I’m honored and delighted to be featured in the most recent Caribbean Quarterly journal, the flagship journal on Caribbean culture published by the University of the West Indies (UWI). This current issue features the strong Irish Jamaican connection, a connection that goes back for centuries, and one that any of us Irish who live here are so happy to acknowledge. It is available at UWI Regional Headquarters, Hermitage Road, Kingston 7 (876-970-3261), or at the UWI Bookshop.
The cover features a section of a 60′ diptich mural in Scotiabank, Mandeville.
Two other murals, an 80′ mural in the Donald Sangster Airport in Montego Bay of Jamaican life, and a 40′ mural in Starbucks, Liguanea Plaza, Kingston of the Lion of Judah.
Oil paintings and watercolors from gardens in both Jamaica and Ireland,
and the very lovely editor Kimberly Robinson-Walcott asked me to write an artist’s statement, which encouraged me to articulate why it is I paint, which is an important exercise in itself.
“I love how paint takes a life of its own, with the marks and tones and effects it can form if I can be free enough when applying it. Whether it’s oil paint or watercolor, there’s an infinite journey that can be taken with the aesthetics of mark-making and colour-work; the challenge is to maintain a fresh spontaneity within the framework of a recognizable form or scene.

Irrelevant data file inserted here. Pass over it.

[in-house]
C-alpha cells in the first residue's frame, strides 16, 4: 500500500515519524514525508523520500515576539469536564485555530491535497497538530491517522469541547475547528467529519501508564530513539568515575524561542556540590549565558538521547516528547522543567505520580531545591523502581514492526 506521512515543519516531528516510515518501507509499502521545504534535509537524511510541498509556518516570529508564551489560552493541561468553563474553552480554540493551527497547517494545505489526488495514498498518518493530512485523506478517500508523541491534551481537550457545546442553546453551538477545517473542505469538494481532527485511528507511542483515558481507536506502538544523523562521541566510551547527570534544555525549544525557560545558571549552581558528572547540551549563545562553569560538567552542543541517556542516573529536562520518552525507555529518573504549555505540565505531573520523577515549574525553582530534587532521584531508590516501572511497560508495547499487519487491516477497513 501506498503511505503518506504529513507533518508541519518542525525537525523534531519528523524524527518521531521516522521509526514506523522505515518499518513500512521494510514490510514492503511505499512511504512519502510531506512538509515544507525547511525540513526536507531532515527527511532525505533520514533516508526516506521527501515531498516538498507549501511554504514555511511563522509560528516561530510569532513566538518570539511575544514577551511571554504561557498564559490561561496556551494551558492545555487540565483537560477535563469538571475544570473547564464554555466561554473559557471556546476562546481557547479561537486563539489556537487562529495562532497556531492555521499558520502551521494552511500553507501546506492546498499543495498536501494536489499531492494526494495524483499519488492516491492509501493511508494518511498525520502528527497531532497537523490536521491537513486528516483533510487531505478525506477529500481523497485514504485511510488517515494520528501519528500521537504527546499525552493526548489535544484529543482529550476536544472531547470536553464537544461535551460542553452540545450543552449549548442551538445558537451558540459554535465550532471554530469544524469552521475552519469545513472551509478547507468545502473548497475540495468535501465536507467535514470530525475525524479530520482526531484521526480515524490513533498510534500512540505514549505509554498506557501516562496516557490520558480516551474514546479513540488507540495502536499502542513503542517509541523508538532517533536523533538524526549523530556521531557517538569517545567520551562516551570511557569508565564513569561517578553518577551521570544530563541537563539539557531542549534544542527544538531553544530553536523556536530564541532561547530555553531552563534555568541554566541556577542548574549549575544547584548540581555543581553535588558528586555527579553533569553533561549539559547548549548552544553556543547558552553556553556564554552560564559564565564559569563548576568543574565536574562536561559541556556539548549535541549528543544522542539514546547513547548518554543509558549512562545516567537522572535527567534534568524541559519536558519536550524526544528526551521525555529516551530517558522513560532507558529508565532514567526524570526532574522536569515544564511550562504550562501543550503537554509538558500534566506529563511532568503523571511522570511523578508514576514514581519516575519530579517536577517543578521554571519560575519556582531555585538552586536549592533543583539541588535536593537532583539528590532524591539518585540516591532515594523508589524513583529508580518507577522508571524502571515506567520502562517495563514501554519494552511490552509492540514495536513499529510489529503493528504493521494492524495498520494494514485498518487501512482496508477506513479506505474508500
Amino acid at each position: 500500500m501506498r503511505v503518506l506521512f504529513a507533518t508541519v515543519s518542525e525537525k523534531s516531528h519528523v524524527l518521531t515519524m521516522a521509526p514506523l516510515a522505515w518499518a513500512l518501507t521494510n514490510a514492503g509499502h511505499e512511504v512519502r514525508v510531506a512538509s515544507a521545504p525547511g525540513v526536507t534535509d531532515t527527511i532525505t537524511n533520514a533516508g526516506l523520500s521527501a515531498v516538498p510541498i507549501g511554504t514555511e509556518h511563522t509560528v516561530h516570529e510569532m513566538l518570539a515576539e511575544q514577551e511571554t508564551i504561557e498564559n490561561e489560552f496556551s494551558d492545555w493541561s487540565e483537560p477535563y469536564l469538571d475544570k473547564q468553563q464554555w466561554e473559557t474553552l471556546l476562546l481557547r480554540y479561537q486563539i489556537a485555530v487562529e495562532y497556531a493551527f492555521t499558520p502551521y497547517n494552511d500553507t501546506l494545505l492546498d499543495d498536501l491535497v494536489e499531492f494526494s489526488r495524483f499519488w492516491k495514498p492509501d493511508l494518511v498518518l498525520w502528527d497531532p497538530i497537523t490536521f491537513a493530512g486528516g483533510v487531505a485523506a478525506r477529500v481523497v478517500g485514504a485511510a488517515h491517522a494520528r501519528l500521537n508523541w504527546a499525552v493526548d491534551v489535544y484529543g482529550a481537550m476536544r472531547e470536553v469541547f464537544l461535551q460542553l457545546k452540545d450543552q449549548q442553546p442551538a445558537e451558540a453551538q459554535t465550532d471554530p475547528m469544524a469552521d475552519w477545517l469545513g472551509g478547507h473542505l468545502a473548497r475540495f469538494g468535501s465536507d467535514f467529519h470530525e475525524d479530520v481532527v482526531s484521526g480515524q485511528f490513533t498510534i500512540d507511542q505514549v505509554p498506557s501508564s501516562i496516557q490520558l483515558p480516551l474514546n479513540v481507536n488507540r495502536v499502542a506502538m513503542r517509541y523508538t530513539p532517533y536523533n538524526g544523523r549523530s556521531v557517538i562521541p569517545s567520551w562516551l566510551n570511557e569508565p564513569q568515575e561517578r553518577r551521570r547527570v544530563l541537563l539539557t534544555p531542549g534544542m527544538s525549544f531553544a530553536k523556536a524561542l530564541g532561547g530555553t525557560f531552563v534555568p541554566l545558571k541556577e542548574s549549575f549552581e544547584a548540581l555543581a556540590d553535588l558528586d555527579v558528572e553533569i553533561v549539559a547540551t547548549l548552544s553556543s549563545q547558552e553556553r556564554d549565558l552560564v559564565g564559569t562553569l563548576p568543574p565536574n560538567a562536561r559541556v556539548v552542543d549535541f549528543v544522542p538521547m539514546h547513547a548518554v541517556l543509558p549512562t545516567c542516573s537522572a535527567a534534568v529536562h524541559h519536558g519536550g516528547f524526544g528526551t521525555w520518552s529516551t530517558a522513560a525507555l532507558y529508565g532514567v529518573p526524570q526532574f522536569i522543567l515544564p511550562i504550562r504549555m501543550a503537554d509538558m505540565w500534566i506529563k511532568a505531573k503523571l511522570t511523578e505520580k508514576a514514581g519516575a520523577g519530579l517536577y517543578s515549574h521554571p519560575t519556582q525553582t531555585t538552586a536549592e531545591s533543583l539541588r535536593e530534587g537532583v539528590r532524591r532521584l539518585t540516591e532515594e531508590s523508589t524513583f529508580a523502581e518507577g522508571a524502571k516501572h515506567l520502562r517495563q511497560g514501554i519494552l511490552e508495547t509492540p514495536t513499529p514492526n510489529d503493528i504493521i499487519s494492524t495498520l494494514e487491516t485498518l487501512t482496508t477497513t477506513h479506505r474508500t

My inspiration is always Nature and what’s around me, from the light on a distant landscape to the lines and shapes of a vine of hanging flowers to a still life of fruits. There’s a perfect spot between accurate drawing and loose brushwork, between sensitivity and spontaneity, between cool tones and a bright splash of colour. It’s that balance that I seek when I work. It can be elusive, and I make many mistakes, but it’s the joy that I feel when it works that keeps me coming back. With recent mural commissions I have followed the same principles, incorporating collage and glazes to introduce an element of contemporary social relevance. Ultimately I want each piece to manifest balance, to emit a feeling of harmony and serenity, to pay homage to the sense of the perfection that’s in the natural world.”